961 F2d 133 United States v. P Valente

961 F.2d 133

UNITED STATES of America, Plaintiff-Appellee,
James P. VALENTE, Defendant-Appellant.

No. 91-10256.

United States Court of Appeals,
Ninth Circuit.

Argued and Submitted March 13, 1992.
Decided April 1, 1992.
As Amended on Denial of Rehearing April 29, 1992.

Erik Sivesind, San Francisco, Cal., for defendant-appellant.

Bradford Lewis, Asst. U.S. Atty., Sacramento, Cal., for plaintiff-appellee.

Appeal from the United States District Court for the Eastern District of California.

Before: REINHARDT, NOONAN and THOMPSON, Circuit Judges.

DAVID R. THOMPSON, Circuit Judge:

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James P. Valente was sentenced to 39 months imprisonment. In imposing this sentence, the district court departed downward below the statutory minimum sentence for the crime of which Valente was convicted. It did so in response to the government's motion for such a departure based upon Valente's substantial assistance. See 18 U.S.C. § 3553(e) and Sentencing Guideline § 5K1.1.


In this appeal, Valente contends that once the court departed below the mandatory minimum sentence pursuant to the government's motion, it was free to depart even further downward based upon Valente's "aberrant" behavior which resulted in his conviction.


We have jurisdiction under 28 U.S.C. § 1291 and we affirm.



Valente and four other defendants were indicted on two counts. Count I charged a violation of 21 U.S.C. § 846, conspiracy to manufacture in excess of 1000 marijuana plants. Count II charged violations of 21 U.S.C. § 841(a)(1) and 18 U.S.C. § 2, manufacture, and aiding and abetting the manufacture, of more than 1000 marijuana plants.


Valente and three of the other defendants entered negotiated guilty pleas. One defendant went to trial before a jury and was found guilty on both counts. As part of his plea agreement, Valente pleaded guilty to Count I and agreed to cooperate in the government's investigation. In exchange, the government agreed to recommend a reduced sentence of four years and to move for dismissal of Count II.


At Valente's sentencing hearing, the government moved for a downward departure based on Valente's "substantial assistance in the investigation of and prosecution of others." 18 U.S.C. § 3553(e). Because Valente's cooperation was so extensive, the government recommended a three-year sentence, rather than the four years originally agreed to. This recommended sentence was approximately half of the low end of the guideline range as calculated by the probation office. The district court sentenced Valente to 39 months imprisonment.


Valente contends the district court failed to take into account his aberrant behavior in determining an appropriate sentence. In support of this argument, he cites United States v. Russell, 870 F.2d 18 (1st Cir.1989), in which the First Circuit approved a downward departure from the guidelines based upon aberrant behavior. However, Valente cites no authority to support a downward departure from a statutorily imposed minimum sentence, based on aberrant behavior.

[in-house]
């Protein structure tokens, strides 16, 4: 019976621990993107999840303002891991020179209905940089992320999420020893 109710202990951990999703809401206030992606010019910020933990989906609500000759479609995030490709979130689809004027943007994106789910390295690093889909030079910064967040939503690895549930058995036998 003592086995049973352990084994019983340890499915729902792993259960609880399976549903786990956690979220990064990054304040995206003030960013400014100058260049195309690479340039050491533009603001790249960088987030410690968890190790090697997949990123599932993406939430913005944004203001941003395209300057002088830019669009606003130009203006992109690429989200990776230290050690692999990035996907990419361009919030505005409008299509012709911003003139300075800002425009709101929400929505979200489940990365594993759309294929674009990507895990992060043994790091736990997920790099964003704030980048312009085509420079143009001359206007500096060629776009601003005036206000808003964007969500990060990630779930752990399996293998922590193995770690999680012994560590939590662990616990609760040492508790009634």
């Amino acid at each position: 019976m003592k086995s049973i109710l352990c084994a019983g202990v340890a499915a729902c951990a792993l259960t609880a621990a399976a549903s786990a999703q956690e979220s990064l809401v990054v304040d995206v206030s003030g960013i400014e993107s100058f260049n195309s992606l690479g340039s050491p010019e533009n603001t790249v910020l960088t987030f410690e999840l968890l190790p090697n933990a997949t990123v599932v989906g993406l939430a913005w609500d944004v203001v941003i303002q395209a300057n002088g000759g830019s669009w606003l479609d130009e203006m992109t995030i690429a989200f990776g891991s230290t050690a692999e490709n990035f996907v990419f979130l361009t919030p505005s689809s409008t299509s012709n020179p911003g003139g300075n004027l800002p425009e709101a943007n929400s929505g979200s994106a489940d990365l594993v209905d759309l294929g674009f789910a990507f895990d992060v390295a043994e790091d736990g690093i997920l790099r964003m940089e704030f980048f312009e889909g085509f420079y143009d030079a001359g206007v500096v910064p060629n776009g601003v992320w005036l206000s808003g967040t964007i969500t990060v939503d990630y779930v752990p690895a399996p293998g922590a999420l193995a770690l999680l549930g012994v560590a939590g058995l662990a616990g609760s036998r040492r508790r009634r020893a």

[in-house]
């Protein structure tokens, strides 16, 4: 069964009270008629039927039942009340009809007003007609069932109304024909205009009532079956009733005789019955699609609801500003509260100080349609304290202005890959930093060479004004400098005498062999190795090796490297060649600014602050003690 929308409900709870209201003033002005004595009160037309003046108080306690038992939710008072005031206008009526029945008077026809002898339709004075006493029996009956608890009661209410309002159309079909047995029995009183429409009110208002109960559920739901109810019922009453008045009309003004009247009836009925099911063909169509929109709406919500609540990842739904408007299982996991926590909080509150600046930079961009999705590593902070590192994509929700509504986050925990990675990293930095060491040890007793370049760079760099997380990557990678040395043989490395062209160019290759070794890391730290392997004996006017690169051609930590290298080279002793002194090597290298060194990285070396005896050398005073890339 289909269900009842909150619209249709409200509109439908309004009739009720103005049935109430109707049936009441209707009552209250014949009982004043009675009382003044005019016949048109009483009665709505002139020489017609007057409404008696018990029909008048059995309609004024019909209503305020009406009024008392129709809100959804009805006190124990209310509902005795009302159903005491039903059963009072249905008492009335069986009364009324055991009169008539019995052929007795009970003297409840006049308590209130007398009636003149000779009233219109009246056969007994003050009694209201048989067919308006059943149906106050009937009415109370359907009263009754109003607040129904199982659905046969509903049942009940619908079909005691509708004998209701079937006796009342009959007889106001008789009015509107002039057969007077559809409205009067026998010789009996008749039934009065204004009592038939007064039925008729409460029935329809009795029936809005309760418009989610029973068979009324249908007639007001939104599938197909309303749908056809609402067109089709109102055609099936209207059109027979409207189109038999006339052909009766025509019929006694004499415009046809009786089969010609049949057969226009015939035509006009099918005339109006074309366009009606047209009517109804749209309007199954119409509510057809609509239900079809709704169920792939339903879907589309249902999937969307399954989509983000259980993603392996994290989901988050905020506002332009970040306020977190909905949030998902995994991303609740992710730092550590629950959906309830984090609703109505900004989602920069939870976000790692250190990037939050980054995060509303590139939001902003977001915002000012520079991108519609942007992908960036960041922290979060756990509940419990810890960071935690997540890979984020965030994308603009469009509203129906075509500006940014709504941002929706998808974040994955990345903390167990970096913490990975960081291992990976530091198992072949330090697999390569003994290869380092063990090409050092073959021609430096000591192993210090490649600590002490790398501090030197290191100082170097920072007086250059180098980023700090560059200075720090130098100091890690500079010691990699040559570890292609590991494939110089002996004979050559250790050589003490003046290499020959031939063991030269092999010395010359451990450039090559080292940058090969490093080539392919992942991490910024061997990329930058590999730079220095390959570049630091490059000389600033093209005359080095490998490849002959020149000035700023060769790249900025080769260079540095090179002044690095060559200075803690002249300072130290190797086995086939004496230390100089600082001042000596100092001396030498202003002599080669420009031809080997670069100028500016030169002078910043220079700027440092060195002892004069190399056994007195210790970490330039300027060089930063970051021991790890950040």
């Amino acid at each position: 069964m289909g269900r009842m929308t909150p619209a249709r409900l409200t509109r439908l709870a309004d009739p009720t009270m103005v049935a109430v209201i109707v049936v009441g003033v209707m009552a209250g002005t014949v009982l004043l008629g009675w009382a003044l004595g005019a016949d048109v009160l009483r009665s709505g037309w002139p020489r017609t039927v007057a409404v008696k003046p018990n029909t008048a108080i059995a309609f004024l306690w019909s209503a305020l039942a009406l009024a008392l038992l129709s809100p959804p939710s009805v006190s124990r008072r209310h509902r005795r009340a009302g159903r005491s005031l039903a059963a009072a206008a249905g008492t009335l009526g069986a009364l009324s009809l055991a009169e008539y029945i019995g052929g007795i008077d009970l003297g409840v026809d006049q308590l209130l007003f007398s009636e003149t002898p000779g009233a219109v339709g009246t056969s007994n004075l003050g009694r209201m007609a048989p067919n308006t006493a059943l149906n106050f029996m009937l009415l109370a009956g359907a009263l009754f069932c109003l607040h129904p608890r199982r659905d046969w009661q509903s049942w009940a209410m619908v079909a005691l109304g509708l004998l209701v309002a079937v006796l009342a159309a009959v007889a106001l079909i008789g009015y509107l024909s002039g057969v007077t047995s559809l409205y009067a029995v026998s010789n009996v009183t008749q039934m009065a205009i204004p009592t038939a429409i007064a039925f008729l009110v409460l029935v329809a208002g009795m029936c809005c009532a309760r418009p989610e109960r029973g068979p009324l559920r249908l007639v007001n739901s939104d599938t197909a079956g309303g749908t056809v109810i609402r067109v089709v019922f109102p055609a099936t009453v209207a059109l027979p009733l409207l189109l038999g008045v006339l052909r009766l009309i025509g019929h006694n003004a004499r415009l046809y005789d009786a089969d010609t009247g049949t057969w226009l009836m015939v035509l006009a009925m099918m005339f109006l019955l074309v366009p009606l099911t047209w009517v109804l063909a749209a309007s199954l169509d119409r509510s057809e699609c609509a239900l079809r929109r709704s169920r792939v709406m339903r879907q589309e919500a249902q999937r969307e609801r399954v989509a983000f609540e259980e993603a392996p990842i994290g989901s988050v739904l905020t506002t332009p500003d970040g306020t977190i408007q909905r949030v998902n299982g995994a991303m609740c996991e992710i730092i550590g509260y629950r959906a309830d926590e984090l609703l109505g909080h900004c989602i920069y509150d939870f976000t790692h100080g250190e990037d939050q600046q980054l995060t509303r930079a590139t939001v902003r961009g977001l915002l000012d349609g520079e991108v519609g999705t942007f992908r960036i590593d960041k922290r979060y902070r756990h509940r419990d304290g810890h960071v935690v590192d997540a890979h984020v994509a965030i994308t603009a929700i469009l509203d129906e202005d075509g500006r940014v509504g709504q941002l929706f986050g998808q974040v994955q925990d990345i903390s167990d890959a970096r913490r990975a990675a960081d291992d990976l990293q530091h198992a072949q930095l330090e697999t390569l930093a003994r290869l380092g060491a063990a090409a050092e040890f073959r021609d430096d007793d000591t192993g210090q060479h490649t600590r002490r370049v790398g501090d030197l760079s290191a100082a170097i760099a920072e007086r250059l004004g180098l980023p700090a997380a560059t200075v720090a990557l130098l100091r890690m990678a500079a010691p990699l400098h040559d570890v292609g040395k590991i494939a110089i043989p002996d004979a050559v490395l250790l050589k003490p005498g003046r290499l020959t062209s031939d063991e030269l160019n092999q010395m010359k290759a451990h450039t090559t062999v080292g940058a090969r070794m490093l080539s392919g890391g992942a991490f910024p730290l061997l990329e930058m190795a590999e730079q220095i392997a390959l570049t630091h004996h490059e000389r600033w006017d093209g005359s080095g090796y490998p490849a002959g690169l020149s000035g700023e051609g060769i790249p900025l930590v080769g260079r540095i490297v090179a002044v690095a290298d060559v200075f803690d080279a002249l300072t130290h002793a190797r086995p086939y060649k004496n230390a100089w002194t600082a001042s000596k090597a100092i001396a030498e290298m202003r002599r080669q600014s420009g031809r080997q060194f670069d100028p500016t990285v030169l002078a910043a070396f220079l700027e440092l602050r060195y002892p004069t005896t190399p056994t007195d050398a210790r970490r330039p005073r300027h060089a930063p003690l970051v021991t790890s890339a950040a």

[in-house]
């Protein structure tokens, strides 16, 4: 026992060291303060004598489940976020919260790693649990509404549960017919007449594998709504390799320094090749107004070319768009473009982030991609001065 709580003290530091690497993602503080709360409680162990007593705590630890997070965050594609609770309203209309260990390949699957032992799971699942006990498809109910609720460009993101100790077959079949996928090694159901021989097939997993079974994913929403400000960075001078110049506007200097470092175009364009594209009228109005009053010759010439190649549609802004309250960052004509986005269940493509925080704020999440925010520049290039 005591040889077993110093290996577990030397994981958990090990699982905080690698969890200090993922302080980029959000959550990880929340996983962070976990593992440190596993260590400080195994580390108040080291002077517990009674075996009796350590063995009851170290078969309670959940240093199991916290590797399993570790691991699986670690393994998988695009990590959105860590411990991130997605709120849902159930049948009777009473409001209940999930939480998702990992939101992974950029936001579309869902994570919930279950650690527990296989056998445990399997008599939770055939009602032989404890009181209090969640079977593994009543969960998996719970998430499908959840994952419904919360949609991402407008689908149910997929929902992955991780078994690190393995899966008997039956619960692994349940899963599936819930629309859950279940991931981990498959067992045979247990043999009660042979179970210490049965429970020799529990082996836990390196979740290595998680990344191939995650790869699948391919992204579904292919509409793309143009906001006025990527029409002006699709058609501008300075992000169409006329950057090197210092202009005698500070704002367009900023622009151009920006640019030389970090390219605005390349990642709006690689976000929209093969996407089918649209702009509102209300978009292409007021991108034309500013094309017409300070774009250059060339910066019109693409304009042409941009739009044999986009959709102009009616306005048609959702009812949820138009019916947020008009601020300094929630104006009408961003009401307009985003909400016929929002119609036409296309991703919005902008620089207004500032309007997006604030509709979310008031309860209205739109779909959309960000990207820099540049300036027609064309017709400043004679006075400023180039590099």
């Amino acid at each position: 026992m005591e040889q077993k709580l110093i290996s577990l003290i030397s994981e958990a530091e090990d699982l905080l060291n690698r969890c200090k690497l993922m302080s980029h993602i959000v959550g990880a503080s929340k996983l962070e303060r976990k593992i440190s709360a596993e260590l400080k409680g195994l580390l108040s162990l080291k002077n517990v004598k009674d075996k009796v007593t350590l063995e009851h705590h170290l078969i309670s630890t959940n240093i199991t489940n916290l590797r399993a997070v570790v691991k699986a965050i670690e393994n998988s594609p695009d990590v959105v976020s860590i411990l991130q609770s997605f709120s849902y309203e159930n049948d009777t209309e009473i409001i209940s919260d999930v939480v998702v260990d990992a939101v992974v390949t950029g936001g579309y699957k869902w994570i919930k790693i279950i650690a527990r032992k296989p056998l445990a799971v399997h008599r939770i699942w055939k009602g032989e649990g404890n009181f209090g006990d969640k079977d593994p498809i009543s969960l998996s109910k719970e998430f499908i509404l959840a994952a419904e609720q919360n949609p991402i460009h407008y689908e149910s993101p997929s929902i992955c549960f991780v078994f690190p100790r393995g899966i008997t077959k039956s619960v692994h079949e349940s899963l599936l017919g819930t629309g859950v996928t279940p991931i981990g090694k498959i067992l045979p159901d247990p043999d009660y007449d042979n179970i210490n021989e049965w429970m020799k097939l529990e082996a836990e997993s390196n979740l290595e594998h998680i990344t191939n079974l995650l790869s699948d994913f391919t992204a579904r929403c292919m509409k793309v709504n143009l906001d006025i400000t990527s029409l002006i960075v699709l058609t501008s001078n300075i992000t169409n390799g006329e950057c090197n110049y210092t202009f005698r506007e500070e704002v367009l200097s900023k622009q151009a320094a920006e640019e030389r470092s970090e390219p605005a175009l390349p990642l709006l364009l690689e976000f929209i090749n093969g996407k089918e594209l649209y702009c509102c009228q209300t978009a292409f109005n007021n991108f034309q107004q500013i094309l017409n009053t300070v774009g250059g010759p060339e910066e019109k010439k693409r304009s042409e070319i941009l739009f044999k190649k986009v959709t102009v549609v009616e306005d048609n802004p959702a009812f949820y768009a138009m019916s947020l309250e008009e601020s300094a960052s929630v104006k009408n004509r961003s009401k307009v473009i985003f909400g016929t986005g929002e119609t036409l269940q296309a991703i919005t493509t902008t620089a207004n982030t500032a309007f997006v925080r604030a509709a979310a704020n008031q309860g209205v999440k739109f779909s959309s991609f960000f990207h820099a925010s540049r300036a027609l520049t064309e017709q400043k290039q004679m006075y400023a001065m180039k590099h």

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The mandatory minimum sentence for the crime to which Valente pleaded guilty is ten years. 21 U.S.C. §§ 846 & 841(b)(1)(A)(vii). When a statute requires a different sentence than that set by the Sentencing Guidelines, the statute controls. United States v. Sharp, 883 F.2d 829, 831 (9th Cir.1989); citing United States v. Donley, 878 F.2d 735, 740-41 (3rd Cir.1989); and United States v. Savage, 863 F.2d 595, 600 (8th Cir.1988). The Sentencing Guidelines expressly defer to statutorily mandated sentences that conflict with the guidelines. Sharp, 883 F.2d at 831; citing U.S.S.G. § 5G1.1 commentary.


Generally, district courts do not have discretion to depart downward from mandatory minimum sentences imposed by statute. United States v. Contreras, 895 F.2d 1241, 1243 (9th Cir.1990). However, Congress has provided, in 18 U.S.C. § 3553(e), a limited authority to impose a sentence below a statutory minimum. This section reads:


Upon motion of the Government, the court shall have the authority to impose a sentence below a level established by statute as minimum sentence so as to reflect a defendant's substantial assistance in the investigation or prosecution of another person who has committed an offense. Such sentence shall be imposed in accordance with the guidelines and policy statement issued by the Sentencing Commission.


18 U.S.C. § 3553(e) (1988).

In Sharp, we stated:


The district court may impose a sentence "below [the] level established by the statute as [a] minimum sentence," ... only if, "[u]pon motion of the Government," the court finds the defendant offered "substantial assistance in the investigation or prosecution of another person who has committed an offense."


United States v. Sharp, 883 F.2d at 831 (quoting 18 U.S.C. § 3553(e)).


Departures from the Sentencing Guidelines are addressed in chapter 5, part K of the guidelines. Section 5K1.1, "Substantial Assistance to Authorities," is the only section that allows a downward departure from a statutorily required minimum sentence. U.S.S.G. § 5K1.1, comment n. 1. All the other sections in part K address departures from the "guidelines." U.S.S.G. §§ 5K2.0-5K2.15.


Here, the district court departed downward from the mandatory minimum sentence in response to a motion by the government based on Valente's substantial assistance. The motion and departure were based on 18 U.S.C. § 3553(e) and guideline section 5K1.1. There is no question this downward departure was proper. But the court had no authority to depart downward below the statutory minimum on the basis of Valente's aberrant behavior.